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Thread: Hard drive: Read only problem

  1. #1
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    Hard drive: Read only problem

    I'm trying to create a backup of all my files on an external hard drive but every time I try I get an error message saying that it's a "Read Only File System". I've tried re-formatting to NTFS and changing the permissions but none of it seems to be working..

    Anyone know anything about this?

  2. #2
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    Re: Hard drive: Read only problem

    first, I would not use NTFS for an external drive. It's not a Linux native file system. I would keep it as a FAT 32, for maximum portability if if it ONLY going to be used to Linux, and you want File permissions, then I'd go with ext4.

    I DO find it odd that it is mounting as Read-only. if this is a USB it SHOULD automount as read write.

    For now if this continues, use
    Code:
    sudo mount -t fat32 -o rw /dev/sdb1 /mnt
    This assumes a fat32 file system and that your drive is the second hard drive connected to the computer, AND that you want to use the first/only partition on that drive.

    This also means you may have to use type
    Code:
    sudo nautilus
    to back up said files. as it will mount the hard drive for the root user, but that should do it. if you code post us the output of
    Code:
    cat /etc/fstab
    that would tell us if there is anything "wonky" with your file system mounting procedure

    "Wonky" is an industry term

  3. #3
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    Re: Hard drive: Read only problem

    fat32 has a file-syze limit of 4GB which is pretty annoyng nowadays if you have dvd-iso's. If you don't then that's fine! Unfortunately nowadays you cannot make happy everyone MacOS/Win/*nix. If you are working between win and *nix, NTFS is a good choice in my opinion (for the reason stated above). If you are working with MacOS then you can you HFS (no journal!!!). Fat32 it will work on all well if you don't have files >=4gb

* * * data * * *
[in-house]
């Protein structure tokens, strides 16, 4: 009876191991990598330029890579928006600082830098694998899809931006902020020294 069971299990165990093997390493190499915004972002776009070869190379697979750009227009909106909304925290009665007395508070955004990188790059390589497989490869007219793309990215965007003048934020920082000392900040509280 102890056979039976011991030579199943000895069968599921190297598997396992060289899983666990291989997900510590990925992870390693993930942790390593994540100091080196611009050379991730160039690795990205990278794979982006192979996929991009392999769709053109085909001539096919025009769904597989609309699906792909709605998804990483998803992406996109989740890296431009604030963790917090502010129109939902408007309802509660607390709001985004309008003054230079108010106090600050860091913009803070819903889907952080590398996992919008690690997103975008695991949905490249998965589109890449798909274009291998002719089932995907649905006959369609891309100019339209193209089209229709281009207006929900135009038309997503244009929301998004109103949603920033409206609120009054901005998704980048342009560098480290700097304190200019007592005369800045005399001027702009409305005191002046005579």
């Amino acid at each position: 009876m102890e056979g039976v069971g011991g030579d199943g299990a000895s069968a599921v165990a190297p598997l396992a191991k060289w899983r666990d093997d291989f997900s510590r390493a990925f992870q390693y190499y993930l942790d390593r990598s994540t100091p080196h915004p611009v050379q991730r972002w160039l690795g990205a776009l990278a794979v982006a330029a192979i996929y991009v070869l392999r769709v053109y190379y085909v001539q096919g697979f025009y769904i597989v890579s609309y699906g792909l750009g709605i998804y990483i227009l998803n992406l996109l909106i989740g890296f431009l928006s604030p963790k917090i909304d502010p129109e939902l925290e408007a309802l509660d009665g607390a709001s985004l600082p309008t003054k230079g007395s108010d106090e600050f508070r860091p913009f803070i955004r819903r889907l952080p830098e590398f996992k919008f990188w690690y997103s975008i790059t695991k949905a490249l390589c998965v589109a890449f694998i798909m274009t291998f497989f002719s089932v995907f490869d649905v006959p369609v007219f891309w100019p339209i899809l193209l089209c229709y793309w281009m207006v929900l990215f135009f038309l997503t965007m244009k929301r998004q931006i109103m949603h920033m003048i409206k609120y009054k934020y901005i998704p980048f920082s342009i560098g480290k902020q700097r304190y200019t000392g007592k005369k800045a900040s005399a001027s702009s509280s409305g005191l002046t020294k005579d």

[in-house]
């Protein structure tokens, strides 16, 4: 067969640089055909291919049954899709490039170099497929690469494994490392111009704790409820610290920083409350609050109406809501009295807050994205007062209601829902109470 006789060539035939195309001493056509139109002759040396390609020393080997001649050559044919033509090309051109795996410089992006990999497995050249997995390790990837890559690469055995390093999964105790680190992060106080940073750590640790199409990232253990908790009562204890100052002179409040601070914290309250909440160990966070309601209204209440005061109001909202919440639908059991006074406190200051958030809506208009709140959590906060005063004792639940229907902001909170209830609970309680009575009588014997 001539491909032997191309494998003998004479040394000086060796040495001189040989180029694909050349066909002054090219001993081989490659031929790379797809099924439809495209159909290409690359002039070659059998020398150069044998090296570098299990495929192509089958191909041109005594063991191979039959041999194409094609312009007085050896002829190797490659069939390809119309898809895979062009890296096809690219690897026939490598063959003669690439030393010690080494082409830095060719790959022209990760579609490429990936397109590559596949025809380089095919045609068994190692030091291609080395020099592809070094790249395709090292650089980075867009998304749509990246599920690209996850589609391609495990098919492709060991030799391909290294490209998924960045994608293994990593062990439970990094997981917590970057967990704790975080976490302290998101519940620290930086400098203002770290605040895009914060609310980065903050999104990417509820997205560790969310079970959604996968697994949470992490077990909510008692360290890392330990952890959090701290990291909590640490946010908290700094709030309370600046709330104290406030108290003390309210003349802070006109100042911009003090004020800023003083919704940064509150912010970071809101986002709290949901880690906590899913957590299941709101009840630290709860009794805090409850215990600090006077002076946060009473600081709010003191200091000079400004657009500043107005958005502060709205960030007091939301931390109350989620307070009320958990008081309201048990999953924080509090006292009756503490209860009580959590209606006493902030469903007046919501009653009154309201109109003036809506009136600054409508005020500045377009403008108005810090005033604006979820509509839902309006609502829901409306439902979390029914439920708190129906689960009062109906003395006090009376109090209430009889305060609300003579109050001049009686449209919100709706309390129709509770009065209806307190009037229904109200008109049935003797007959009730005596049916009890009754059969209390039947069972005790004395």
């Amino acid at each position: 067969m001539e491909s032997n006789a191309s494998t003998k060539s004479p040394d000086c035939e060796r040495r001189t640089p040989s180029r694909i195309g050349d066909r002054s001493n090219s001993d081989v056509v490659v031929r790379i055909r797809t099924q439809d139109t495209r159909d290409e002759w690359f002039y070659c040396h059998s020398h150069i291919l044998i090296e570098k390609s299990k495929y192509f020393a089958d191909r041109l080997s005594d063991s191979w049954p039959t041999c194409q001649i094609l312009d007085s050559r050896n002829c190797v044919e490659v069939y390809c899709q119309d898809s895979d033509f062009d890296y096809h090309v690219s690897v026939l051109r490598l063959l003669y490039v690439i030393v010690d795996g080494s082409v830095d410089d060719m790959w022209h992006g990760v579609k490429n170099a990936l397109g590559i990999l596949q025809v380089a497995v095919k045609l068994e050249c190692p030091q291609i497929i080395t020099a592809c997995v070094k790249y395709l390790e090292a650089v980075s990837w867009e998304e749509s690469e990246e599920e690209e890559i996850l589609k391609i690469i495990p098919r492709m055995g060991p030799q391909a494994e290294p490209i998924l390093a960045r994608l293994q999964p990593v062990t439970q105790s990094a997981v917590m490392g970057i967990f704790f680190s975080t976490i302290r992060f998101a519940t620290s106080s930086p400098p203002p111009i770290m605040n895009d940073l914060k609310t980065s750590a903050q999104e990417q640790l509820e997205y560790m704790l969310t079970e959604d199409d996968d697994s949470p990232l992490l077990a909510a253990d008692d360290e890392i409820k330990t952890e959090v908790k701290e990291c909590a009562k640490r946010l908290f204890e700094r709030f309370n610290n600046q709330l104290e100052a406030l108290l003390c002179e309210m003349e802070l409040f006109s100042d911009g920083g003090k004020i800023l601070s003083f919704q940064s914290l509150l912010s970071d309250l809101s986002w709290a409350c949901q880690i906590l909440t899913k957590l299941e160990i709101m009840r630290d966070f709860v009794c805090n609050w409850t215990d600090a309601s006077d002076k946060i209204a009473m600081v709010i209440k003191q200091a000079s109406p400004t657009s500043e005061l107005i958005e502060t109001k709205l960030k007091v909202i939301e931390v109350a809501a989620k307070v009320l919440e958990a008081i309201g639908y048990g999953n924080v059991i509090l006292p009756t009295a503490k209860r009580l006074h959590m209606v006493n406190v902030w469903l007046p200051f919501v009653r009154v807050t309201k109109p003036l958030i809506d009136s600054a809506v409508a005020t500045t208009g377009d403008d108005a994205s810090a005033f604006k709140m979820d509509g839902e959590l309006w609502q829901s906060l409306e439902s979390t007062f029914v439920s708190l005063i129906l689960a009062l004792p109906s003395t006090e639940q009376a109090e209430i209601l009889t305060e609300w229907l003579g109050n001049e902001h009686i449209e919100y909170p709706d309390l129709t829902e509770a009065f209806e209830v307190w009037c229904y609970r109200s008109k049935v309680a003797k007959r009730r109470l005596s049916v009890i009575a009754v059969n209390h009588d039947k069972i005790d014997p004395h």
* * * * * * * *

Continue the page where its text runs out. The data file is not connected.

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  4. #4
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    Re: Hard drive: Read only problem

    Quote Originally Posted by Synoc View Post
    first, I would not use NTFS for an external drive. It's not a Linux native file system. I would keep it as a FAT 32, for maximum portability if if it ONLY going to be used to Linux, and you want File permissions, then I'd go with ext4.

    I DO find it odd that it is mounting as Read-only. if this is a USB it SHOULD automount as read write.

    For now if this continues, use
    Code:
    sudo mount -t fat32 -o rw /dev/sdb1 /mnt
    This assumes a fat32 file system and that your drive is the second hard drive connected to the computer, AND that you want to use the first/only partition on that drive.

    This also means you may have to use type
    Code:
    sudo nautilus
    to back up said files. as it will mount the hard drive for the root user, but that should do it. if you code post us the output of
    Code:
    cat /etc/fstab
    that would tell us if there is anything "wonky" with your file system mounting procedure

    "Wonky" is an industry term
    This code didn't work for some reason:
    Code:
    sudo mount -t fat32 -o rw /dev/sdb1 /mnt
    Instead I got this read out:
    Code:
    mount: unknown filesystem type 'fat32'
    mount: maybe you meant 'vfat'?
    For
    Code:
    cat /etc/fstab
    I got this:
    Code:
    # /etc/fstab: static file system information.
    #
    # Use 'blkid -o value -s UUID' to print the universally unique identifier
    # for a device; this may be used with UUID= as a more robust way to name
    # devices that works even if disks are added and removed. See fstab(5).
    #
    # <file system> <mount point>   <type>  <options>       <dump>  <pass>
    proc            /proc           proc    nodev,noexec,nosuid 0       0
    /dev/sda1       /               ext4    errors=remount-ro 0       1
    /dev/sda5       none            swap    sw              0       0
    The external drive doesn't seem to register.

  5. #5